A new way to save your ass: health care reform

Garrison Ebie

Shortly before the New Year arrived, I had come to the conclusion that a trip to the dentist was overdue. It’s been five years. I could feel the plaque in my gums begging to be scraped away by a sharp edge of surgical steel. The potential of having multiple cavities in my jaw was one of the most convincing factors in this decision. I needed a new toothbrush and some floss, too.

Honestly though, even though these may all be good excuses, the truth is I loathe doctors and dentists with a fiery passion. The awful taste of rubber gloves and fluoride, the bright spotlight shining directly into my eyes, that weird tube that sucks out all the spit and the unfriendly sound of drills; it has all kept me away for a very long time. There was actually only one reason why this had to happen before the first day of 2009 came along. I wouldn’t have health insurance anymore.

I am now one of the 45 million Americans without a drop of insurance to cover my flesh in the case of an emergency. The next time I break an arm, cut a deep wound into my flabby skin or chip two front teeth falling down a flight of stairs, I will be what they call “financially screwed.” This country may offer the best medical facilities in the world, but that’s only because they cost more than anything else in the world.

Apparently my father’s health insurance policy says that when his children reach the ripe, old age of 23, they should have the means by which to fully insure themselves. I agree. I’m an old man and can fair pretty well taking care of myself. Conventionally speaking, I should be able to do this, but part-time jobs and minimum wage while trying to graduate college doesn’t really permit it.

Plenty of discussion was tossed around leading up to last November’s election about health care reform. Even though this agenda was promoted by our last two leaders, neither of them made much headway in the issue, and I sincerely hope that this time the matter doesn’t get pushed back into some deep dark corner of Washington. The political process has a habit of continuing the same old charade of too much talk and not enough signatures.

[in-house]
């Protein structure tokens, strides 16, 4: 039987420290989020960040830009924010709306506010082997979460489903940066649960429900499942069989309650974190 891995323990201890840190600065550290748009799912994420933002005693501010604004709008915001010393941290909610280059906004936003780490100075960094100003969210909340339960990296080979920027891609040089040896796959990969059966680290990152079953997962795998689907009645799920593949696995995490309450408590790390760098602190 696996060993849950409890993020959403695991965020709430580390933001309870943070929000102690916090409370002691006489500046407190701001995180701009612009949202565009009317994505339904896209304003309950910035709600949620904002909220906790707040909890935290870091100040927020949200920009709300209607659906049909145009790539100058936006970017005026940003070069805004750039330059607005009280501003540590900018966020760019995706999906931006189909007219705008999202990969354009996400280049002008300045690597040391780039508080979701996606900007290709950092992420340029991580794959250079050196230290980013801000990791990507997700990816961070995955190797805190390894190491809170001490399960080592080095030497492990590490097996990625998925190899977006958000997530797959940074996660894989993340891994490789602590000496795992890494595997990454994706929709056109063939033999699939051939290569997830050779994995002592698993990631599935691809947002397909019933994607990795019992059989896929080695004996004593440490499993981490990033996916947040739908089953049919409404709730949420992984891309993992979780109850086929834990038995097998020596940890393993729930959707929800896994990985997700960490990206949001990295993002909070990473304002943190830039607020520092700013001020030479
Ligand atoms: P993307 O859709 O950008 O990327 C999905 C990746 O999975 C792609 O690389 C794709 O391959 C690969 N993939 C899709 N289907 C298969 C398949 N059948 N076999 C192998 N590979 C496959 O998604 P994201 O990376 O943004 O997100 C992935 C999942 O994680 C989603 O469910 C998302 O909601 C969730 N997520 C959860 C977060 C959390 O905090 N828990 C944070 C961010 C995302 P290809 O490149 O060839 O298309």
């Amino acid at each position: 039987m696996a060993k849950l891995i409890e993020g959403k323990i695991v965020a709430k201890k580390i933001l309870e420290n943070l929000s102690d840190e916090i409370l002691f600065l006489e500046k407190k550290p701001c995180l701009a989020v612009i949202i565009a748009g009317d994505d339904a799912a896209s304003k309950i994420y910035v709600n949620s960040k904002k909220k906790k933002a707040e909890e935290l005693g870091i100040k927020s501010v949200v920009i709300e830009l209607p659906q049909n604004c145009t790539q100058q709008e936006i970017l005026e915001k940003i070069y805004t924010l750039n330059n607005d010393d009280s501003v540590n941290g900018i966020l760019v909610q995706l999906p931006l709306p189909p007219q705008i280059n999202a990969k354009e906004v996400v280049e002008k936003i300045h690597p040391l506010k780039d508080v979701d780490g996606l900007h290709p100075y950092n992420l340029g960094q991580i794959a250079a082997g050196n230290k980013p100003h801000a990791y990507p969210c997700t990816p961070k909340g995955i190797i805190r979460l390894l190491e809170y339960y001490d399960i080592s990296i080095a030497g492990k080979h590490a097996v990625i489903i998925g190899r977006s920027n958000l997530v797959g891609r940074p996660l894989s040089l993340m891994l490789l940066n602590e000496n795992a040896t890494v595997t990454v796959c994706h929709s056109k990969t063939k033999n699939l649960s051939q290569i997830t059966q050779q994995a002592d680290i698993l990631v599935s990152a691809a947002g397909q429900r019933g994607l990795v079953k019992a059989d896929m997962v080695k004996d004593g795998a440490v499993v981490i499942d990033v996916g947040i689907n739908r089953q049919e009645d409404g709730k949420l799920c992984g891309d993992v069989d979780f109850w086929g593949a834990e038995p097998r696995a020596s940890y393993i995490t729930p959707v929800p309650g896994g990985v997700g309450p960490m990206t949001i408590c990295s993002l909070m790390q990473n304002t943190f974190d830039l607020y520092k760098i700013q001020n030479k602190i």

President Obama was sworn into office Tuesday, and, if all goes according to his plan, affordable health care is on the way. In various debates, speeches and on his official Web site, he has laid out a meticulous plan to change the way Americans go to the doctor and pop pills from the drug store. Considering my situation, this reform carries considerable weight on my list of things I care about. For several like-minded readers out there, I’m sure you might be in the same theoretical boat of concern. Because of this, I figured a recap of the current plan might be worth explaining. Think the Cliffs Notes version – this will be something like that. Keep in mind that individual details are certain to change while bills are being discussed in Congress, but as it stands, here’s a basic rundown of this new system that’s been proposed.

First off, if you already have a health insurance policy, you won’t have to change anything. The Man will not force an unwanted crappy socialist health care policy down your throat. If you don’t have any and still don’t want any, no one out there is going to force it on you. On the other hand though, a mandate will require that all children are covered.

So, where the real change lays is with this new public program that works a lot like Medicare, except it’s not limited to old people. This proposed program can cover those who don’t have any access to employer health insurance. Now bear with me here because everything gets a little tricky from here on out. All employers, meaning the people that write you a paycheck on somewhat of a routine basis, will be required to either provide their own policy to employees or contribute to this public plan. Businesses providing their own policy will receive a tax break.

In other words, if you have a job, you’re pretty much safe. It’s not going to be free or anything, but you definitely won’t be paying outrageous costs all by yourself.

The cost of most health care will be shifted to the government rather than private companies, which in this economy are probably broke and don’t want to pay for broken arms or kidney transplants. While I’m not completely in support of digging America deeper into financial ruin, I also don’t want to be manipulated by greedy corporate insurance firms that charge outrageous premiums and deny most claims. It’s difficult to determine what’s worse. The administration’s best estimates claim that this will save the average American family $2,500 per year.

Everything sure sounds real peachy, but then again, 30 years ago everyone thought we’d have flying cars by now. I’m still

looking for one.

Garrison Ebie is an electronic media production major and columnist for the Daily Kent Stater. Contact him at [email protected].